Oaklyn BOE President William Stauts said that exploring send-receive relationships with other neighboring districts like Haddon Township or Audubon haven’t borne fruit. Haddon Township “had no interest” in such a deal, and sending students to Audubon could nullify any savings by adding the additional cost of bussing them there, he said.
Stauts said the “possibly expanded range of services” that could come from offering the additional space at the Oaklyn School to receiving special-needs students could bring in the greatest amount of revenue for the district. Alternatively, renting the extra classroom space to third-party educational groups could provide other funds.
Oaklyn Mayor Robert Forbes pledged that the local government would assist “however we can to get to the resolution” of the issue, but asked the board to take its time to consider all courses of action.
“It’s worth it to get to the right decision,” he said.
Collingswood BOE President David Routzahn, who was also seeing the presentation for the first time Tuesday, said the district “would love to do whatever’s possible” to support the Oaklyn students who attend Collingswood.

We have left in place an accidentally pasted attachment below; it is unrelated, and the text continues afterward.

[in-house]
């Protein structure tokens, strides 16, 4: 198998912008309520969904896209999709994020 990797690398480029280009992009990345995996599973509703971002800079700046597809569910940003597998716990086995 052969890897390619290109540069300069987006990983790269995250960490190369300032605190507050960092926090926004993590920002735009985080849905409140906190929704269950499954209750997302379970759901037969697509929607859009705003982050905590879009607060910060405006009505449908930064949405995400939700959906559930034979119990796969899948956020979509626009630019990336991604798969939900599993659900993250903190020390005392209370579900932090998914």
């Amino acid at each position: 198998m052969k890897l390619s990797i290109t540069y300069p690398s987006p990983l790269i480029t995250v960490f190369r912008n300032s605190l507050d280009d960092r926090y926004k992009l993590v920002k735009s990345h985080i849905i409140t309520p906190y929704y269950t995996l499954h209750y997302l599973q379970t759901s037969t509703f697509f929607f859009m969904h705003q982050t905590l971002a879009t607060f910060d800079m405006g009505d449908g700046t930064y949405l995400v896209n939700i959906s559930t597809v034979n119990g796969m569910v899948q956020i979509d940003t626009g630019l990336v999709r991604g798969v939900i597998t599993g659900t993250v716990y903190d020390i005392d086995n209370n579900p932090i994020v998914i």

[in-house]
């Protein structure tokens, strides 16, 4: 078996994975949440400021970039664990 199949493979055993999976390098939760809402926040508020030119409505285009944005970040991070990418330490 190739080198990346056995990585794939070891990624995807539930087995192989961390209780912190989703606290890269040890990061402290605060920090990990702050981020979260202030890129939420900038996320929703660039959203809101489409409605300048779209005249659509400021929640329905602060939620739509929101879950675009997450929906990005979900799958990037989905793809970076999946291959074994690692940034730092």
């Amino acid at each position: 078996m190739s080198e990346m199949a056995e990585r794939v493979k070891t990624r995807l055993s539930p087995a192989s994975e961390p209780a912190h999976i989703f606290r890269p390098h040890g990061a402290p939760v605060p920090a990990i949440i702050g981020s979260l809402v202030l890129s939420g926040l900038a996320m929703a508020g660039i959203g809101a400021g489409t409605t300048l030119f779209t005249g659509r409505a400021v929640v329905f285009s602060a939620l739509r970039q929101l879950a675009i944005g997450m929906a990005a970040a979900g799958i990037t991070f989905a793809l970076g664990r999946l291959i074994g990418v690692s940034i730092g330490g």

“It really is all about the students for us,” Routzahn said. “So many of our kids already know each other. There’s so much integration between our kids already, through athletics, academics, and different programs, that it makes a lot of sense to expand the relationship.”
Although the districts would have to find financial common ground, Routzahn believes that expanding their relationship could benefit students by offering a uniform academic experience as early as sixth grade.
“It might ultimately make a lot of sense,” he said.
Without the merger, Oswald said that the “gutting” of the elementary-school programs that would be required could result in larger class sizes and the elimination of the limited co-curricular activities for which the district pays a stipend to advisers, including student council, yearbook, and music programs.
Deepening the send-receive relationship could result in the elimination of as many as eight to 10 middle-school positions in Oaklyn, depending upon whether the tenured teachers in Oaklyn could be absorbed into the Collingswood system or teach at lower grade levels. Any teachers who transfer districts would retain their seniority for retirement purposes, Oswald said.
Oaklyn is not alone in having to make some of these tough choices, the superintendent said.
“Everyone’s going to face this type of thing,” he said. “The position that Oaklyn finds itself in is certainly not unique. Nobody wants to pay more in taxes, but running a school system’s expensive.”